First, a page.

By JOSEPH W. SMITH III
“Wonder” is a wonder.
It’s incredible that a film with so much grief could be so funny -- and in the end, so thoroughly inspiring.
I’m leery of movies about handicapped folks; they have built-in “aww”-factor that invites film-makers to focus on sentiment, dropping the ball on other vital factors such as character, dialog and authenticity.
“Wonder” never drops the ball.
On the contrary: Soaring to the top of the year’s best-list, it scores a touchdown on nearly every play.
In this powerhouse based on R. J. Palacio’s bestseller, Jacob Tremblay -- so effective in 2015’s “Room” -- plays the soulful and clever Auggie Pullman, whose horrific facial deformity plagues his sudden entry into fifth-grade after years of classes at home with his mom (Julia Roberts).
Though it’s a tear-jerker from start to finish, the film refuses to rely solely on Auggie’s plight for its power. Following Palacio’s lead, “Wonder” sequentially hones in on different characters around the protagonist, showing us that he is not the only person in crisis, that everyone is a case of “more than meets the eye -- all the while weaving a many-layered narrative that keeps on turning misery into magic.
There’s Auggie’s older sister, Via, whose life has always taken a backseat to her brother’s constant calamities. Dumped by her only friend, Via falls for a gallant fellow-student named Justin.
There’s Auggie’s classmate Jack, who was asked to befriend the misfit and did so unwillingly -- until he discovered what a great kid Auggie was.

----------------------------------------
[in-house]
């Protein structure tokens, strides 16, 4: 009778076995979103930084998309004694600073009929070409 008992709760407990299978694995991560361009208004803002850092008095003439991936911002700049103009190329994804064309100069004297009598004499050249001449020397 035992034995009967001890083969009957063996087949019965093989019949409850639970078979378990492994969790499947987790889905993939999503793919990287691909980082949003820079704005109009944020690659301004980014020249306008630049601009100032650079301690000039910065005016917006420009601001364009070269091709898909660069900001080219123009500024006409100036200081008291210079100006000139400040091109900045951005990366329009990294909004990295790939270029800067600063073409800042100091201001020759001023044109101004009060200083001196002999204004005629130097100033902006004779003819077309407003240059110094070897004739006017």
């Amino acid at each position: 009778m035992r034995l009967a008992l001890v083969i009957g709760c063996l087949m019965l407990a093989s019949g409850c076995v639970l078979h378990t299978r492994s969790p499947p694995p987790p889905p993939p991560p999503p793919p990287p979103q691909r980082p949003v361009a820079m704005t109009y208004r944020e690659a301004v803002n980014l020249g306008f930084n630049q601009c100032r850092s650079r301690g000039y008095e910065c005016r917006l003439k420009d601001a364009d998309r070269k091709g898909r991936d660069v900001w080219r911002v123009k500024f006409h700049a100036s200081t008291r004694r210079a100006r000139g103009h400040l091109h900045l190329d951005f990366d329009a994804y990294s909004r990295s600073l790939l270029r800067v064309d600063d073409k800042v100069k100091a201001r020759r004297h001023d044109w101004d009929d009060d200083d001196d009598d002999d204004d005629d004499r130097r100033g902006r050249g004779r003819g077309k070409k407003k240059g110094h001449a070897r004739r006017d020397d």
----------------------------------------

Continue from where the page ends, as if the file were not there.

And Via’s pal, Miranda; and Auggie’s mom; and his dad; and his teacher; and the principal -- all emerging as fully realized individuals, thanks largely to sensational performances in every single role.
It’s tempting to say Roberts carries this movie -- and indeed, “Wonder” is a bracing reminder of what a terrific actress she is (just in case any of us had forgotten). But Roberts is ably supplemented by Mandy Patinkin (principal); Owen Wilson (dad); Nadji Jeter (Justin); Noah Jupe (Jack); Daveed Diggs (teacher); Kyle Breitkopf and Millie Davis (school friends Miles and Summer); and especially Izabela Vidovic, so enchantingly effective as Via that I’ll wager her agent’s voicemail is already filling up with other offers.
All these actors imbue the film with a vitality and realism which -- together with Stephen Chbosky’s assured direction -- sweeps us into its emotional hurricane without ever feeling cheap, maudlin or manipulative. “Wonder” works partly because of its laugh-out-loud humor, and partly because so much of its potency flows from happiness rather than pain.
I often get choked up in movies, but rarely do I have to take my glasses off and wipe out my eyes (this is embarrassing for an adult male carrying a critic’s pen and notebook!). “Wonder” did it to me several times -- and trust me, I was not the only one.
Grab several loved ones and see this amazing film right away.
But grab a box of tissues too.
directed by Stephen Chbosky
Run time: 113 min.
* * * * (out of four)
Rated PG for thematic elements including bullying, and some mild language